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PUTTING THE YARD AND GARDEN TO BED FOR THE WINTER

GARDEN TIPS – written by Marianne C. Ophardt
WSU Extension Faculty
for the Tri-City Herald, Kennewick, WA Written October 25, 2015

I occasionally get asked to give a presentation on “putting the yard and garden to bed for the winter.” Fall garden chores are pretty simple and can be designated as “should-do” and “good-to-do”. I am not sure I could give a thirty minute or longer presentation, but here are the “should-do’s” for fall.

RAKE LEAVES: On the should-should do list is raking leaves. If you have a number of trees like I do, the leaves can certainly pile up. They tend to blow around and pile up at my back door and elsewhere in the landscape. As we start to get more dew and moisture, these leaves can mat down and smother the grass and other plants. Get those leaves raked up and consider using them for making compost or tilling them into your vegetable garden soil where they will decompose over the winter and help improve the soil.

MOW THE GRASS: After the stress of a very hot summer, your lawn needs all the help it can get. You should keep mowing if the lawn is growing. Do not mow the grass extra short and then put the mower away. Also, do not leave it extra long, as this can lead to matted grass and favorable conditions for snow mold. (This past spring snow mold fungus showed up in many area lawns and caused significant damage.) Mow at the recommended height of about 2.5 inches until you no longer need to mow. The good news is that as the weather cools, you will not need to mow as often.

TREAT FOR BROADLEAF WEEDS: If broadleaf weeds, like dandelions or clover, have shown up all over your lawn, now is the time you should treat for these weeds with an herbicide spray. However, if you only have a few of these weeds here and there, dig them out by hand or pop them out with a “weed popper.”

Herbicide sprays for broadleaf weeds will not control grassy weeds. Annual grasses, such as crabgrass will die with a hard frost, and need to be controlled next spring with pre-emergent herbicides or “preventers” that will keep the seed from germinating and growing. Perennial grasses, such as Bermuda grass, are not controlled with fall chemical applications.

DIG TENDER BULBS: Many of the tender bulbs, corms, rhizomes, and tubers that we plant in our gardens, including cannas, calla lilies, gladiolas, and dahlias, are tropical plants from warmer climates (Zones 7 to10) where they can stay in the ground over the winter. In cooler climates (Zones 6 and lower) like ours, they should be dug each fall and stored for the winter in a cool, dry protected location where they will not freeze. Some years in our area these tubers and bulbs may survive if left in the ground and heavily mulched. However, if winter brings severely cold temperatures, they will be killed.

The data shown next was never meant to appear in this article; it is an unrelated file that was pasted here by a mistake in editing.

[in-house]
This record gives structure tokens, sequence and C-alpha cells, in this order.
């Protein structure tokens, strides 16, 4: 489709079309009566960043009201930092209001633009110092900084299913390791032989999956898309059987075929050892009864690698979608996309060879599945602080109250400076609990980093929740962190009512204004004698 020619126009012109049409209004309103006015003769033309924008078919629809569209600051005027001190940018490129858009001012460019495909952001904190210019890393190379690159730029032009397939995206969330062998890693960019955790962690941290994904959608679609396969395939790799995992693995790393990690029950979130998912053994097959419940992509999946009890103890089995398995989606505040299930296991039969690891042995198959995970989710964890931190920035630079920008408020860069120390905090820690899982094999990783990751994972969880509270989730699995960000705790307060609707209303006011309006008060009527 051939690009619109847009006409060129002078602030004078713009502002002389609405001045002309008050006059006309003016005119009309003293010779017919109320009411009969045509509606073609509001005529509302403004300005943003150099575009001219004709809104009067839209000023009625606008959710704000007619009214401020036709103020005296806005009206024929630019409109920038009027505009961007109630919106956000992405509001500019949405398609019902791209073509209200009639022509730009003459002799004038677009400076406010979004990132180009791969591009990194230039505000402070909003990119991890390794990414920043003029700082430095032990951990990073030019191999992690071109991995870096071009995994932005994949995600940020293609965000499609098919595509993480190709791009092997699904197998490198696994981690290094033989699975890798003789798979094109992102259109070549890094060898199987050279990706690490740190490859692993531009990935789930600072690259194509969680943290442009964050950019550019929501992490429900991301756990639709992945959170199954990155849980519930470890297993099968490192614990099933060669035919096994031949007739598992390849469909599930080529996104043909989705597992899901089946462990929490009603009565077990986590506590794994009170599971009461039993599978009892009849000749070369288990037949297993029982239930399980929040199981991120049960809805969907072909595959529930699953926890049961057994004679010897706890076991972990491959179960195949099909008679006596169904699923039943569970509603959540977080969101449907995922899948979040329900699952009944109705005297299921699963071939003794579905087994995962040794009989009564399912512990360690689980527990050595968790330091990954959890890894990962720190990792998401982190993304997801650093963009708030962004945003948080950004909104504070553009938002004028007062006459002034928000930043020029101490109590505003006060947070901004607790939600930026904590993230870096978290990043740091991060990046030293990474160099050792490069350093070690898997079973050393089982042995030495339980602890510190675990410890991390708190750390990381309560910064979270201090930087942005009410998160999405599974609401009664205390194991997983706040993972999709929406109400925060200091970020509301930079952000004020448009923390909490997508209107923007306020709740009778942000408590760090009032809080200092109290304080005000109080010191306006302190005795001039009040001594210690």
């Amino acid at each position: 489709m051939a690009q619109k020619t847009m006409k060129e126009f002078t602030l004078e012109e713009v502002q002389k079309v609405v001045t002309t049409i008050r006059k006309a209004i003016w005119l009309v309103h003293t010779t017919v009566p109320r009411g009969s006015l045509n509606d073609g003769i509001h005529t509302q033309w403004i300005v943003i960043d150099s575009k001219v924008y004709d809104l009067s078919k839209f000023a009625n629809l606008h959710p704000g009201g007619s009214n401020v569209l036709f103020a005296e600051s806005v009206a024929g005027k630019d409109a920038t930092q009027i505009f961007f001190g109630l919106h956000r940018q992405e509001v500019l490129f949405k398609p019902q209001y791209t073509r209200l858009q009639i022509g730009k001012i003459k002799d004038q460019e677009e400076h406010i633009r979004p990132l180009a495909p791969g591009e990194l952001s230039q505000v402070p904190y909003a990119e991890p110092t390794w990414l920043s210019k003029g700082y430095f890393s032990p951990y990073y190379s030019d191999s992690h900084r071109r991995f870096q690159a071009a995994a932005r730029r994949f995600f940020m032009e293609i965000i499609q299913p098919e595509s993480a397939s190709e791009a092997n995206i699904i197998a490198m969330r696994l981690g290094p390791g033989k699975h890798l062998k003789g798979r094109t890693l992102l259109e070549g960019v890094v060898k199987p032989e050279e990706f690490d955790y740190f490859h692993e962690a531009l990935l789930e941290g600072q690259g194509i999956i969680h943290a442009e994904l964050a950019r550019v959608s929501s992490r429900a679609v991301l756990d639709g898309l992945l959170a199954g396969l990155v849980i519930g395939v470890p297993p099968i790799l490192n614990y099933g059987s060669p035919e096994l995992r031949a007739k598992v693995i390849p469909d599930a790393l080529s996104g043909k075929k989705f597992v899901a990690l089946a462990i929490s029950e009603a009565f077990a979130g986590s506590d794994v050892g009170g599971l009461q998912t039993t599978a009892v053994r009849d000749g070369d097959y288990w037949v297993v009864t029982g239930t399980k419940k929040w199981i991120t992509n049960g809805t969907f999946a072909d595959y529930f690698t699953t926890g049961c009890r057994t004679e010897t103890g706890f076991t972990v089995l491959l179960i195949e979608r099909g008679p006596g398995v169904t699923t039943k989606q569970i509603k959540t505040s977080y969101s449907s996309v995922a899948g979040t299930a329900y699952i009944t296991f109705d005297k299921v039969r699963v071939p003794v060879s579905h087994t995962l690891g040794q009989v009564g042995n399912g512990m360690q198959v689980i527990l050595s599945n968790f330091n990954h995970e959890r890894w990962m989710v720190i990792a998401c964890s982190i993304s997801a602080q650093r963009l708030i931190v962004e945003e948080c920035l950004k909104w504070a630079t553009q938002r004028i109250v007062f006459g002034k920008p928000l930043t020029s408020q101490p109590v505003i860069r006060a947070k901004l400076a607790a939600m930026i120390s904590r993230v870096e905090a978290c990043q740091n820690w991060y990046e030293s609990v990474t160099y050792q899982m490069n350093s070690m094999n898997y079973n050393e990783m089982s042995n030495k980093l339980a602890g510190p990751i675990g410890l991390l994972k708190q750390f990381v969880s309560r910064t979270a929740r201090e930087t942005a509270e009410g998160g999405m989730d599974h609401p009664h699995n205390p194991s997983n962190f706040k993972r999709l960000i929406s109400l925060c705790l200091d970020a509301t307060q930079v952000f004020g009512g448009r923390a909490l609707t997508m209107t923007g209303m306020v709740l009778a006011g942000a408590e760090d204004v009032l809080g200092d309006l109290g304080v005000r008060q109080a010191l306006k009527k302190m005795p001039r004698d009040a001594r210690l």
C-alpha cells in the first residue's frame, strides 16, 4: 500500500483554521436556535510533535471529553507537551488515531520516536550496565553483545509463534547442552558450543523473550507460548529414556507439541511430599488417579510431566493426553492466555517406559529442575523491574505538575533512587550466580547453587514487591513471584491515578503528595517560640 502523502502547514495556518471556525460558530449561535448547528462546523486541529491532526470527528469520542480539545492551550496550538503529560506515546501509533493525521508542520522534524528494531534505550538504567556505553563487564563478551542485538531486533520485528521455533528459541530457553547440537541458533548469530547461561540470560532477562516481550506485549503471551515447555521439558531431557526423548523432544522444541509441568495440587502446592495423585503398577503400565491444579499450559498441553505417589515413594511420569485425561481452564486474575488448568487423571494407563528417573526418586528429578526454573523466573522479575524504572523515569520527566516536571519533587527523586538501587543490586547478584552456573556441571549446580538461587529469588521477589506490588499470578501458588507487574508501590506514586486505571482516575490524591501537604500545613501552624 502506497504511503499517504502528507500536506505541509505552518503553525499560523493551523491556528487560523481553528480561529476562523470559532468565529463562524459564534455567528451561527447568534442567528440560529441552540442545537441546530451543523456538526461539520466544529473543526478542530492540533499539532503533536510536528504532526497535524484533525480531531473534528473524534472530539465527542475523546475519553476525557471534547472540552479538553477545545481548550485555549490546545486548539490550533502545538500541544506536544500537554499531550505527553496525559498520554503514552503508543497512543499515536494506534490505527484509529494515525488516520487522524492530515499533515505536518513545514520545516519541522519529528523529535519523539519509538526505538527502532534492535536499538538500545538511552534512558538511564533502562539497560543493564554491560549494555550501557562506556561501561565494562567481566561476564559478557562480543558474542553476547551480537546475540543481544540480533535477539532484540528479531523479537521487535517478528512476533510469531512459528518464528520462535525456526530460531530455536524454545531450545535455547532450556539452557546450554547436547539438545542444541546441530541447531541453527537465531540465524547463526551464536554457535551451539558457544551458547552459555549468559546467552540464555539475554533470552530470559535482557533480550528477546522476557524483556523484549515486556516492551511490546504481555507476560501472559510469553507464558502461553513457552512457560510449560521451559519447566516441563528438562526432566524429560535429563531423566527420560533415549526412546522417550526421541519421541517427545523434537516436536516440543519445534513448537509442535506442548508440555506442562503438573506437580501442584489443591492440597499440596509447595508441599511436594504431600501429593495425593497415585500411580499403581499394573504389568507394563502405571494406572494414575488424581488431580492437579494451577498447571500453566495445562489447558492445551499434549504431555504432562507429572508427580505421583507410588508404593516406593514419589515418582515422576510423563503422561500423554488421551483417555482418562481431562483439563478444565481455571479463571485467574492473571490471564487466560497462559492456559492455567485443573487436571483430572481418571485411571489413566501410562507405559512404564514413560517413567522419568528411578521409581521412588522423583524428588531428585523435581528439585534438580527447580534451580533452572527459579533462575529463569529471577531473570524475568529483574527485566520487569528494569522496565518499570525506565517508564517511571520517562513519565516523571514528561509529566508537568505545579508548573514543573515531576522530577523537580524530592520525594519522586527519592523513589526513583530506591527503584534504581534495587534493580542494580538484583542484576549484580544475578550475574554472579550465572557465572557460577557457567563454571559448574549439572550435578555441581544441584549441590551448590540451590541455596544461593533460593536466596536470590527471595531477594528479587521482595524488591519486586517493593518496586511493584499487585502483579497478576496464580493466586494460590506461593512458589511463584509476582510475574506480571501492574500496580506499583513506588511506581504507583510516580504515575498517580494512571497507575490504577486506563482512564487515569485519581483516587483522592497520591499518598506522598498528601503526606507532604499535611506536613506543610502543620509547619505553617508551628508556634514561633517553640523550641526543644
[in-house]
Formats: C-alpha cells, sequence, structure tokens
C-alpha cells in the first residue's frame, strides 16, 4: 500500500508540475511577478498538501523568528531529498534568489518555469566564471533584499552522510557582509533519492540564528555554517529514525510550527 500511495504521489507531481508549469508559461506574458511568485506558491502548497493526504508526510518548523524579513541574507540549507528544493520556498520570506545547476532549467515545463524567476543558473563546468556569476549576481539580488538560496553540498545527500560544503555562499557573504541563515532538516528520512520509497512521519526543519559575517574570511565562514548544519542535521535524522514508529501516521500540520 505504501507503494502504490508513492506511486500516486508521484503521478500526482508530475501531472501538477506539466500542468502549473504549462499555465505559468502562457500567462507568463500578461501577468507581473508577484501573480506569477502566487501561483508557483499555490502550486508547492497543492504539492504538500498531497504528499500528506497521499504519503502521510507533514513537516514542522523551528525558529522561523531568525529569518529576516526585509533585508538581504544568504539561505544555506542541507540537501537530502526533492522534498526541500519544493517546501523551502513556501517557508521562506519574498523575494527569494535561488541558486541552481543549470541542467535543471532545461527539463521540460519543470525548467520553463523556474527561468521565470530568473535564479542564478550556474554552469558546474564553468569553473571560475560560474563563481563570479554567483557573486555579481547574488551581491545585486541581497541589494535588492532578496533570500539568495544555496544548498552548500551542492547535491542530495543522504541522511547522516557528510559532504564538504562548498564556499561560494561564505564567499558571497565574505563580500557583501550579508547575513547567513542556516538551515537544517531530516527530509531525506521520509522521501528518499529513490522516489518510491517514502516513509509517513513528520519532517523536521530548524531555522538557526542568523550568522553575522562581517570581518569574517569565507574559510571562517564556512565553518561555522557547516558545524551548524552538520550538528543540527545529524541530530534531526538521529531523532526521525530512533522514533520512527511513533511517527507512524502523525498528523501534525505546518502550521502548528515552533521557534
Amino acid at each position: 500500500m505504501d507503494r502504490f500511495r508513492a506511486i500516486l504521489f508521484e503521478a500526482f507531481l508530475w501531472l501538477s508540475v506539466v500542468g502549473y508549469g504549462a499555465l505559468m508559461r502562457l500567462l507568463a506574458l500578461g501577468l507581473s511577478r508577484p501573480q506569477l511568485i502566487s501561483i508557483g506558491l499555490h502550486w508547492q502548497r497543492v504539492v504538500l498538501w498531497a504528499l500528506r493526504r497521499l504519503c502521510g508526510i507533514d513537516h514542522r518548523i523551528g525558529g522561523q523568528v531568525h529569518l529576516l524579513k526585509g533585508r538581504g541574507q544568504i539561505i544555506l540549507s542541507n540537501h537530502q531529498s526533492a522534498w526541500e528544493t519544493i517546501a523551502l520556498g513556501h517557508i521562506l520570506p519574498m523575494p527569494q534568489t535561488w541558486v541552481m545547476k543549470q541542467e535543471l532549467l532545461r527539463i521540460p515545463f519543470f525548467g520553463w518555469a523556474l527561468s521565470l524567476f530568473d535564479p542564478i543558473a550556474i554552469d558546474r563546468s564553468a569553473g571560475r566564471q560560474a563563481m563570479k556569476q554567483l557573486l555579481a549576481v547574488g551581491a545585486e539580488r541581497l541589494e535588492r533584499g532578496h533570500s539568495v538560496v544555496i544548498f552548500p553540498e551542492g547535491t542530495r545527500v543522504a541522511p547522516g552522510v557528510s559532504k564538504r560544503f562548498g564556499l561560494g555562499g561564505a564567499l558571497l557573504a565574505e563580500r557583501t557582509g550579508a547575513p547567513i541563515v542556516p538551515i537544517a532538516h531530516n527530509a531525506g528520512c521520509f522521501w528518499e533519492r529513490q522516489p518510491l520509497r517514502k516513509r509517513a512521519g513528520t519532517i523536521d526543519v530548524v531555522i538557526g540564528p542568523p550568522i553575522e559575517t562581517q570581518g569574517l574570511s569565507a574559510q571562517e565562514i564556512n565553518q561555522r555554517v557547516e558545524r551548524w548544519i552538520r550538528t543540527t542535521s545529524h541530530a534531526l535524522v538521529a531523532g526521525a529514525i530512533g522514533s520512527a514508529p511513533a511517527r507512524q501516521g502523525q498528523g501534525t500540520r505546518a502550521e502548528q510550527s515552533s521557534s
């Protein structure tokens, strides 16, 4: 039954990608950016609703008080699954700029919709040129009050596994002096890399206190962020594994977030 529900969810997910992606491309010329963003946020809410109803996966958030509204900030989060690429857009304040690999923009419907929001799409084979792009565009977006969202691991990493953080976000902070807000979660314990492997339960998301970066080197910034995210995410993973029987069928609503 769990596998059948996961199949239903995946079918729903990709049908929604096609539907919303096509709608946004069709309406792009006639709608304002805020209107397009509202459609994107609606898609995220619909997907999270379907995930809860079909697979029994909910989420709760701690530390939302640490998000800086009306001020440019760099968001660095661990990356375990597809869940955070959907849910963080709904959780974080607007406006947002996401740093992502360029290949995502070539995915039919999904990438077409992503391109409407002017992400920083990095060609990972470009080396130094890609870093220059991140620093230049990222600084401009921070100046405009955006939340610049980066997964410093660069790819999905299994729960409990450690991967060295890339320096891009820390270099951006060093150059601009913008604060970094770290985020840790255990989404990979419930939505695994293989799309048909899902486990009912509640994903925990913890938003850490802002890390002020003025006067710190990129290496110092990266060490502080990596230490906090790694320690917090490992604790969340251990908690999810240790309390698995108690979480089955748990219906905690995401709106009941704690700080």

To store them, wait about two weeks after frost kills their tops and then carefully lift the tubers, rhizomes or corms from the soil; shake off as much of the soil as possible; rinse them with clean water; and let them dry in a protected dry spot. Place them in cardboard boxes or paper bags using dry sawdust, wood shavings, or peat moss for packing.

You know, maybe I could give a talk on getting your yard and garden ready for winter. There seems to be a lot to do in the fall. More soon on the “good-to-do” fall garden tasks.

Helping Landscape and Garden Plants Cope with Drought

GARDEN TIPS – written by
Marianne C. Ophardt
WSU Extension Faculty
for the Tri-City Herald, Kennewick, WA

Written April 2, 2015

With the prospect of limited irrigation water in the coming months, we may have to make agonizing decisions regarding which plants in our yards and gardens to save and which plants to let go. To me, it is like making ASophie=s Choice.@  Before making these difficult decisions becomes a necessity, there are some things we can do to make the most of the water that will be available.

As much as 50 percent or more of the water that is applied to bare soil is lost to the atmosphere through evaporation from the soil. The rate of evaporation increases with increasing air temperatures, solar radiation, and wind. In addition, the lower the humidity, the faster the evaporation. By applying a mulch in our landscape and garden beds we can reduce the amount of soil moisture lost through evaporation by as much as 50 per cent, depending on the type of mulch.

For landscape plants and perennial flower beds, I recommend using shredded bark or wood chip mulches applied on top of bare soil and maintained at a depth of 3-4 inches. Bark and wood chip mulches should not be used in vegetable gardens and annual flower beds because they will become incorporated into the soil. This causes a problem because soil microbes will use the nitrogen in the soil for the decomposition process, thereby tying up the nitrogen and making it unavailable to garden plants.

Where annual crops are grown and the soil is regularly tilled or disturbed, organic mulches that break down more quickly are advisable. I recommend applying well-rotted compost, lawn clippings mixed with compost, or lawn clippings as mulches. Keep in mind that the general recommendation is not to collect lawn clippings, but if you do have them available they can be recycled as a mulch. However, you should never use clippings if they have been treated with an herbicide without waiting the amount of time specified on the product label.

Never apply more than a one-inch layer of fresh grass clippings at one time because they mat down and start to decompose anaerobically, making a gooey mess. Instead, wait until the clippings last applied have dried, and then apply another one-inch or less layer. The clippings can be tilled into the soil at the end of the season, adding organic matter to the soil.